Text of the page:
When I was a bit younger, and didn’t have pesky grown-up problems like bills and rent payments and stuff, I would occasionally go to the record store and flip through albums with the idea that I was going to pick something up based off of the cover art. The idea here was that whatever the art was gave me a pretty good idea of what to expect from the music. Sometimes it worked out pretty well, sometimes… well.. sometimes it was awful. I’d say that, in general, the results were more in my favor than not. I bring this up because the minute I saw the artwork for Great Plains’ self-titled debut EP, that old feeling came over me. Just looking at it, I thought “I bet I know what this is going to sound like, and I bet I’m going to like it”.
Fortunately for me, this wasn’t one of the situations where I was dreadfully wrong, on either count.
So, that said, the album art is pretty accurate in giving the potential listener an idea of what to expect – it’s foggy, it’s a little grey, but it’s pretty. Hell, there are even some sounds on the record that sound kind of like birds. It’s almost like the guys in the band looked at the picture and went, “So, this. This is what we’re going to sound like”, and you know what? It’s good. Damn good. It has the fog – the repetitive, droning moments; it has the grey – some of the moodier, atmospheric moments; and it has the pretty – the more “standard” post-rock moments. The beauty of this album to me, though, is the not so obvious influences. The bits of Sonic Youth that I hear in the songs is every bit as important as the Isis. It’s always a great thing to me when a band truly tries to incorporate all of their influences (and is also a great reason why I’ve never been successful in starting a band).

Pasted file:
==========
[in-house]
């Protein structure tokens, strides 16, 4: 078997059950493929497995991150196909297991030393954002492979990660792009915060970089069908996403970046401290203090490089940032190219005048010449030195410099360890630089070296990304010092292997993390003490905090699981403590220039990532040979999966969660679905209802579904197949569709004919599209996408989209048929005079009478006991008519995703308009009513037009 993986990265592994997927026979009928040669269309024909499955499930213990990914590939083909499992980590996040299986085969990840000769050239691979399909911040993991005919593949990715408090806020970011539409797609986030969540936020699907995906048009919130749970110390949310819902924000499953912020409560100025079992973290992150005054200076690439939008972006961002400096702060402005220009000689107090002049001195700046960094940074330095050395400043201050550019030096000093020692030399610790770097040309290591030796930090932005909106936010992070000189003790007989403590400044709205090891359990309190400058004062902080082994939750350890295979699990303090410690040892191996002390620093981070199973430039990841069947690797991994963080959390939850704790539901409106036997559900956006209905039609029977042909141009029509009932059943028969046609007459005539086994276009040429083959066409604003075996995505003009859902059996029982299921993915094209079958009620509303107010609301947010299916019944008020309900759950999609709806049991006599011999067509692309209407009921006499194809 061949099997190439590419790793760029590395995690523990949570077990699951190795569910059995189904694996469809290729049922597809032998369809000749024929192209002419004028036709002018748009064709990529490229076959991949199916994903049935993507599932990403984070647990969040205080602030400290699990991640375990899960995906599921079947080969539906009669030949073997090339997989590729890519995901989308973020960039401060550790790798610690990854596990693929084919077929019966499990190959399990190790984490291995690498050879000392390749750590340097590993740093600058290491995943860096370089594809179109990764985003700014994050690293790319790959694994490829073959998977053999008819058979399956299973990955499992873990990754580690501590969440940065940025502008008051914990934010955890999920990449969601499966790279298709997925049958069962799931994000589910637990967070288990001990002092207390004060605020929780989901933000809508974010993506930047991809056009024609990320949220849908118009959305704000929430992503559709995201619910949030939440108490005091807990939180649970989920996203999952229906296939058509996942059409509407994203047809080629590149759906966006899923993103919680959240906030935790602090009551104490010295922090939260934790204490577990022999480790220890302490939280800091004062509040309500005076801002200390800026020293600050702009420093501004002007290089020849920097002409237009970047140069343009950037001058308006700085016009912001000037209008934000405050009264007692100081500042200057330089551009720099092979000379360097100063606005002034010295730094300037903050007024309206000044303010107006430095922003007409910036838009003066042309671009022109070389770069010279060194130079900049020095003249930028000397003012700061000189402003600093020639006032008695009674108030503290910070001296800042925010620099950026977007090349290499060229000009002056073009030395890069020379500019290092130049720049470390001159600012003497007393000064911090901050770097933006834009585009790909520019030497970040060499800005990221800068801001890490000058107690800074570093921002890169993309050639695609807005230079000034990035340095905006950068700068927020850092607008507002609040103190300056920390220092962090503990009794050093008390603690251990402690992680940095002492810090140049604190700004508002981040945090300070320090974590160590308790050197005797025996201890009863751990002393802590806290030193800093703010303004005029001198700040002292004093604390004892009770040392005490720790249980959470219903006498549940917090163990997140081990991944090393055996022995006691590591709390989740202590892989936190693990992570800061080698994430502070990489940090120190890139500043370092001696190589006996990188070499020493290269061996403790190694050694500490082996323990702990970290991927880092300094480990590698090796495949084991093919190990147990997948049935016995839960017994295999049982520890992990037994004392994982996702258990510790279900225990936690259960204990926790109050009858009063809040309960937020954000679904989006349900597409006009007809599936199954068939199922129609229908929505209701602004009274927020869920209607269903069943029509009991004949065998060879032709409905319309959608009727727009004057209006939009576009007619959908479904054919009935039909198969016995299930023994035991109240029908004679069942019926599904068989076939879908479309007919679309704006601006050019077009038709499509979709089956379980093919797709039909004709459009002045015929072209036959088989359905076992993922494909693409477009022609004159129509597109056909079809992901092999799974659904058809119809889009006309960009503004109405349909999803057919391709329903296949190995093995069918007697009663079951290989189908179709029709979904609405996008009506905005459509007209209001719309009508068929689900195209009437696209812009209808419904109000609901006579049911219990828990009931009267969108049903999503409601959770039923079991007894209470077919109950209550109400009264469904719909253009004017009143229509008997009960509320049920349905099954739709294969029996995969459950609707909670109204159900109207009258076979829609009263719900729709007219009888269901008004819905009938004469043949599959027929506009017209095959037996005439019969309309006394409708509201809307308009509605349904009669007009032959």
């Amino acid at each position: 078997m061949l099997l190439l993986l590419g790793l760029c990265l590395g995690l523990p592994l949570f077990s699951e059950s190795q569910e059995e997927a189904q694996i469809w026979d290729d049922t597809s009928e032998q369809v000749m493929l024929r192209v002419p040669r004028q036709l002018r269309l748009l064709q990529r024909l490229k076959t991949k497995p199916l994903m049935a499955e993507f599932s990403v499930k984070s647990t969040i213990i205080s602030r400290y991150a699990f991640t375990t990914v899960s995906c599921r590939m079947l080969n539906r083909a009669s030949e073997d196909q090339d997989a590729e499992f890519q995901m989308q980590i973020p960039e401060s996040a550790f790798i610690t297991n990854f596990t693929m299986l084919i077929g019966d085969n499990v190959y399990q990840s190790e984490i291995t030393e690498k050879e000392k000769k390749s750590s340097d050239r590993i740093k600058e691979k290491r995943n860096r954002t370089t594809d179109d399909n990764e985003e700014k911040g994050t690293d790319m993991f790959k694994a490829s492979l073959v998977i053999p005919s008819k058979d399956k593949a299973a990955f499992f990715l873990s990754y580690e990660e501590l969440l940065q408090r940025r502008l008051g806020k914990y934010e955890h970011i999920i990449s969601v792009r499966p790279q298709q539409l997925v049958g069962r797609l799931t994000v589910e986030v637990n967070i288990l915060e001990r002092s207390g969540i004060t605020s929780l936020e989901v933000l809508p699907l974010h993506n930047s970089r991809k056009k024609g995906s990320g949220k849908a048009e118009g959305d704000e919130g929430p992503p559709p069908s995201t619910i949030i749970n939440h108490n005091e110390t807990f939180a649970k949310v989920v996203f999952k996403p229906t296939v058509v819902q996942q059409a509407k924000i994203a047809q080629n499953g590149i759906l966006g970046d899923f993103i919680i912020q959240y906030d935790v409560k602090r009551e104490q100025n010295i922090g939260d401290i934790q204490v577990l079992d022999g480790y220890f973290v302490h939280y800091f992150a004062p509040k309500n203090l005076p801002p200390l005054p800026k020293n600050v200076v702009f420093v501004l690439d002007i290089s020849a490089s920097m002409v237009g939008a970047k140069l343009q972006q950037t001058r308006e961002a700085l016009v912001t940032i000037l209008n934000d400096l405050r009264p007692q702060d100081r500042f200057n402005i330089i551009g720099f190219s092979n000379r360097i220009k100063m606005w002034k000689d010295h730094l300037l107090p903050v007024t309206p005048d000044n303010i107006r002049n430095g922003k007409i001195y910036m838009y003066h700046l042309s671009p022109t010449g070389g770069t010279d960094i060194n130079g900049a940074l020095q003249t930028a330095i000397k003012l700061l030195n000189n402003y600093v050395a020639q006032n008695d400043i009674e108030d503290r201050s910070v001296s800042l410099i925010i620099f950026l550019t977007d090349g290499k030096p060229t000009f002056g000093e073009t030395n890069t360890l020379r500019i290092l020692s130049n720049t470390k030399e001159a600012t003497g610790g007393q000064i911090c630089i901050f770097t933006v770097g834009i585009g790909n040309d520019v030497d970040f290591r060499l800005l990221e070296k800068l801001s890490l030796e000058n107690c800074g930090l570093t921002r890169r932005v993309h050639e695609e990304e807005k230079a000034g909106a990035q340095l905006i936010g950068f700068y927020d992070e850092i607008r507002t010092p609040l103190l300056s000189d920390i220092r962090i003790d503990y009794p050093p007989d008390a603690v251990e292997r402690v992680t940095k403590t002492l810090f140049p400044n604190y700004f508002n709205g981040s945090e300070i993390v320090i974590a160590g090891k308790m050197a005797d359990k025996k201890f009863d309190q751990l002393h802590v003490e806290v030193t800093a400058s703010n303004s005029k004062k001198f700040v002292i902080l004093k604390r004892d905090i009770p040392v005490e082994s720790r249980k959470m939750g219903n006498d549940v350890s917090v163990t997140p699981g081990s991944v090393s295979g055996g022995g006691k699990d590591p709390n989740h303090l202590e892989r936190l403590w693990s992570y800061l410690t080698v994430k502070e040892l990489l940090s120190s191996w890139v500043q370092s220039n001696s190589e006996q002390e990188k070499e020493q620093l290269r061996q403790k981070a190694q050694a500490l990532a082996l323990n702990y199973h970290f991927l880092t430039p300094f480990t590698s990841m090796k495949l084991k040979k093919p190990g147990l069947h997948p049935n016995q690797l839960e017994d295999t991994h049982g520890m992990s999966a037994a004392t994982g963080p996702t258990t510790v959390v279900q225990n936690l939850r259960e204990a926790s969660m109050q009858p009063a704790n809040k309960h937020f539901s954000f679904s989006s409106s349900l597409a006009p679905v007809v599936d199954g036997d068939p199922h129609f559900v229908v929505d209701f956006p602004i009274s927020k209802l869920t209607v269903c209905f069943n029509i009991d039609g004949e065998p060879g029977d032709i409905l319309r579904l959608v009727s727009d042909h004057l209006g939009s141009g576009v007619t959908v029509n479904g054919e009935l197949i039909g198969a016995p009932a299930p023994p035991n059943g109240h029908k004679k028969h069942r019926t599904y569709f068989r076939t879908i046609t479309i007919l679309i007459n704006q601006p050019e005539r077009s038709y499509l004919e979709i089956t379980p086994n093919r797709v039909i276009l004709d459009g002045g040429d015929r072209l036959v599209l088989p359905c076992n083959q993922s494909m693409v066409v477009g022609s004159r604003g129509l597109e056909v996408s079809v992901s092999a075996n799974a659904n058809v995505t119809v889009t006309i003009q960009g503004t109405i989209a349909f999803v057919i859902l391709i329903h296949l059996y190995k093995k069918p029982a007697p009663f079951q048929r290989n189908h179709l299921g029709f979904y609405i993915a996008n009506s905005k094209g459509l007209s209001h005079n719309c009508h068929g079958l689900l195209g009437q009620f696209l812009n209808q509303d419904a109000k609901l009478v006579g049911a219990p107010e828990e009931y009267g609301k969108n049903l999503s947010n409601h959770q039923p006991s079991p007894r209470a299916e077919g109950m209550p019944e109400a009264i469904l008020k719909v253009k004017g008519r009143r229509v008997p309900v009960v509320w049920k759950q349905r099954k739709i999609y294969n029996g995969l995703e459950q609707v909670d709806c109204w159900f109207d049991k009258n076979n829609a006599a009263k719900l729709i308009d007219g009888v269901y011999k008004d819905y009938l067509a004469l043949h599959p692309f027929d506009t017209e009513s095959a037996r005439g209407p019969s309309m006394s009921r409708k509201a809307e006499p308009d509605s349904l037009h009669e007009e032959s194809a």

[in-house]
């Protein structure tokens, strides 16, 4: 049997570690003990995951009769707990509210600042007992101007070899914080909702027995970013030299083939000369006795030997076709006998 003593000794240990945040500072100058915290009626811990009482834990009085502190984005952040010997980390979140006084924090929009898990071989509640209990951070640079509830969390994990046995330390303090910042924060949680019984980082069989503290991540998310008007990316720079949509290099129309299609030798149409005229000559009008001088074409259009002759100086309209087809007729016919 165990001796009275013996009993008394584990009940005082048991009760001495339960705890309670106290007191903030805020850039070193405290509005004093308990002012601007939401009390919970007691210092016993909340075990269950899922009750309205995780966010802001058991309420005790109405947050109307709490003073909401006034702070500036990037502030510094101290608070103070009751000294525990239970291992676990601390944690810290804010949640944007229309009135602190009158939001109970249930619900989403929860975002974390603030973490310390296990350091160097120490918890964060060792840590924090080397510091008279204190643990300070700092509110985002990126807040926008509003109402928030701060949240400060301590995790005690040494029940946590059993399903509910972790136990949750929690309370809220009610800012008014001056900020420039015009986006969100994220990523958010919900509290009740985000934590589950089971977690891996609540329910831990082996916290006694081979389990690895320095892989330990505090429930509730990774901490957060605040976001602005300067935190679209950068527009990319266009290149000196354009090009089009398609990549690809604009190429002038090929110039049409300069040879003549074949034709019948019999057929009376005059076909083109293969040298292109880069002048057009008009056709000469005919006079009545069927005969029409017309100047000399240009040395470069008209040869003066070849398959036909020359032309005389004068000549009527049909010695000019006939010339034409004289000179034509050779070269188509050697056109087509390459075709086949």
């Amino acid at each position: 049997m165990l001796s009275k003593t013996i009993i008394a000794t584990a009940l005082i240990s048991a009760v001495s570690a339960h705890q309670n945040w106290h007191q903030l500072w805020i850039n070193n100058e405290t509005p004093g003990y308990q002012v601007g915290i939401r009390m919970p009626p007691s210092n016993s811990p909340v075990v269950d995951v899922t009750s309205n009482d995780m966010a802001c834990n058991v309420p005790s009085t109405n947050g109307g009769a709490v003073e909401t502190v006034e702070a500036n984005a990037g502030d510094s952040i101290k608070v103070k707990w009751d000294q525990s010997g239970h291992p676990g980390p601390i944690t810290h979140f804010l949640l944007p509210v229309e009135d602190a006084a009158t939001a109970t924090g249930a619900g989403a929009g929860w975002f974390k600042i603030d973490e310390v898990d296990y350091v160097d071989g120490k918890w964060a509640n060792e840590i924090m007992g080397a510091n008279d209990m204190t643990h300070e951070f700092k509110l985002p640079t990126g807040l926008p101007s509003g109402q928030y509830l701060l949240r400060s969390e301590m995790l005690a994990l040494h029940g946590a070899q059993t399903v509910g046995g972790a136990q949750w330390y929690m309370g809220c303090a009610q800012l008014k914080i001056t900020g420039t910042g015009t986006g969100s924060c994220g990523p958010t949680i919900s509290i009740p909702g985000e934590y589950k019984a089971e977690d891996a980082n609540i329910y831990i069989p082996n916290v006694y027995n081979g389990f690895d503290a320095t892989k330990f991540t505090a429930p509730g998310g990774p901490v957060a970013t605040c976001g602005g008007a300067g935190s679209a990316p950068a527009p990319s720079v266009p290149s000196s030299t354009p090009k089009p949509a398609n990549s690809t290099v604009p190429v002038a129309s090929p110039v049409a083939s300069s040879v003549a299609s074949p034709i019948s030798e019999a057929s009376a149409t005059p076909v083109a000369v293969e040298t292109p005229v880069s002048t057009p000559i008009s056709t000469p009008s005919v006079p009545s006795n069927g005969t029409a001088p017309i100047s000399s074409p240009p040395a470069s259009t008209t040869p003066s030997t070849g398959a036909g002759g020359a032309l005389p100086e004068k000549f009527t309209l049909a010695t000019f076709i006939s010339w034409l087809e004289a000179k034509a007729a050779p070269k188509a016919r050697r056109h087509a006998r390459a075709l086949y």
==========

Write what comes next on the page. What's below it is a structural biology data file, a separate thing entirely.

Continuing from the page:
Allow me though, if you will, to sort of step away from talking about the music for a second. Well, not entirely, but sort of. The EP was recorded live, and being a bit of a music nerd (ya think?), I’m highly impressed. Far too often, even in post-rock, bands rely very heavily on recording layers over layers, tweaking things after recording them, and so on. When I discover that a band has recorded their album live, it gives me kind of a warm, fuzzy feeling. So, kudos to Great Plains for having the courage and talent to do such a thing.
The EP itself climbs and descends the way you would expect a lone post-rock song to do. Even a cursory glance at the track times will show you that – short, medium, long, medium, short. Given that this was recorded live, I tend to think that the track listing was intentionally laid out in such a way, but maybe I’m reading into things a bit too much. Regardless, the composition of the songs work fairly well together. My two gripes are the endings of ‘Colder/Brighter’ and ‘Drive About You’. While the ending of the latter just seems a little misplaced, the finale of the former is just really anti-climatic to me. Of course, as with most EPs that I enjoy, I wish that it was a bit longer, but so it goes. In an age of being able to binge watch great TV shows in a fantastic display of shunning your social life, we’re kind of accustomed to wanting as much as possible as quickly as possible. I’ll be more than content, however, to enjoy this EP while I wait for more music from these guys!